• A contingent representing native american rights and awareness leads the way at the head of the annual Cesar Chavez March in San Antonio, Texas.<br />
<br />
Waving flags printed with the flying eagle logo of the United Farm Workers founded by Chavez to press for recognition of farm worker rights in California, marchers following this spearhead cry out "Si, se puede" as they voice their enthusiasm for the rights of workers to fair pay and fair treatment in employment and other areas. In addition to those supporting the original vision of Chavez, the group also comprised others that wanted to use the occasion to voice their support for other kinds of rights for various other groups as well as those urging support for various congressional political candidates in the upcoming November 2016 elections..

  • A contingent representing native american rights and awareness leads the way at the head of the annual Cesar Chavez March in San Antonio, Texas.<br />
<br />
Waving flags printed with the flying eagle logo of the United Farm Workers founded by Chavez to press for recognition of farm worker rights in California, marchers following this spearhead cry out "Si, se puede" as they voice their enthusiasm for the rights of workers to fair pay and fair treatment in employment and other areas. In addition to those supporting the original vision of Chavez, the group also comprised others that wanted to use the occasion to voice their support for other kinds of rights for various other groups as well as those urging support for various congressional political candidates in the upcoming November 2016 elections..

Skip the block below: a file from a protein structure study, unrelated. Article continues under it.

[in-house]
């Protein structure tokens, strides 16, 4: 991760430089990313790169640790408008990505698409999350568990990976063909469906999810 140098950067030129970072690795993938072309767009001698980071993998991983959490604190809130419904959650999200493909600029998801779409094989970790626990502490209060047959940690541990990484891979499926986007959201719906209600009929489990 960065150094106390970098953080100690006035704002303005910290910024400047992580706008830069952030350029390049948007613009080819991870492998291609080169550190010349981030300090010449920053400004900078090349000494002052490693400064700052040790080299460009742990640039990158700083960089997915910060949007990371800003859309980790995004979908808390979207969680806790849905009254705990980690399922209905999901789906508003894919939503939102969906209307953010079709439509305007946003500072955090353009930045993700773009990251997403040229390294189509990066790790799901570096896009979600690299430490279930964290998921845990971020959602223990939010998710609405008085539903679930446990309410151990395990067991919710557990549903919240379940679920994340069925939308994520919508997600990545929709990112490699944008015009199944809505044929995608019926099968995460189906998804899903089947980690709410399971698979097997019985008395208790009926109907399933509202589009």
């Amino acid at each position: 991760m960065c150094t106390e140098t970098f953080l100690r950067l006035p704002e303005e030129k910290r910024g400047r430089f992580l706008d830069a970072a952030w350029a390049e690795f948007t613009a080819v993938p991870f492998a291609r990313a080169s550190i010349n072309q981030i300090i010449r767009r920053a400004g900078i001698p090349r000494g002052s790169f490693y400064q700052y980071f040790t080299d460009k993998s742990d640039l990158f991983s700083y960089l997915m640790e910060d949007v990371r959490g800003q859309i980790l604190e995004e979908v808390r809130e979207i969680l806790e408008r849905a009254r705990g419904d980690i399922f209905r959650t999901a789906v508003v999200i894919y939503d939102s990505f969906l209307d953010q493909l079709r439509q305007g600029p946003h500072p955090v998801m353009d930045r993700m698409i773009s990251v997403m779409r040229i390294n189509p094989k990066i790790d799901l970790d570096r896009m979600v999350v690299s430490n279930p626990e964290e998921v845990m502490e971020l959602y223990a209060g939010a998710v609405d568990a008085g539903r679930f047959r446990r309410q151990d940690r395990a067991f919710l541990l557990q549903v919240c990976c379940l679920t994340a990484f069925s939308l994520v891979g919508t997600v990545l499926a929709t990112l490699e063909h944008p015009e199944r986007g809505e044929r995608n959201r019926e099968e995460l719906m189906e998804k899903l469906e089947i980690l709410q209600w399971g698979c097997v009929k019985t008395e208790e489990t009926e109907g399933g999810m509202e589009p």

• A contingent representing native american rights and awareness leads the way at the head of the annual Cesar Chavez March in San Antonio, Texas.<br />
<br />
Waving flags printed with the flying eagle logo of the United Farm Workers founded by Chavez to press for recognition of farm worker rights in California, marchers following this spearhead cry out "Si, se puede" as they voice their enthusiasm for the rights of workers to fair pay and fair treatment in employment and other areas. In addition to those supporting the original vision of Chavez, the group also comprised others that wanted to use the occasion to voice their support for other kinds of rights for various other groups as well as those urging support for various congressional political candidates in the upcoming November 2016 elections..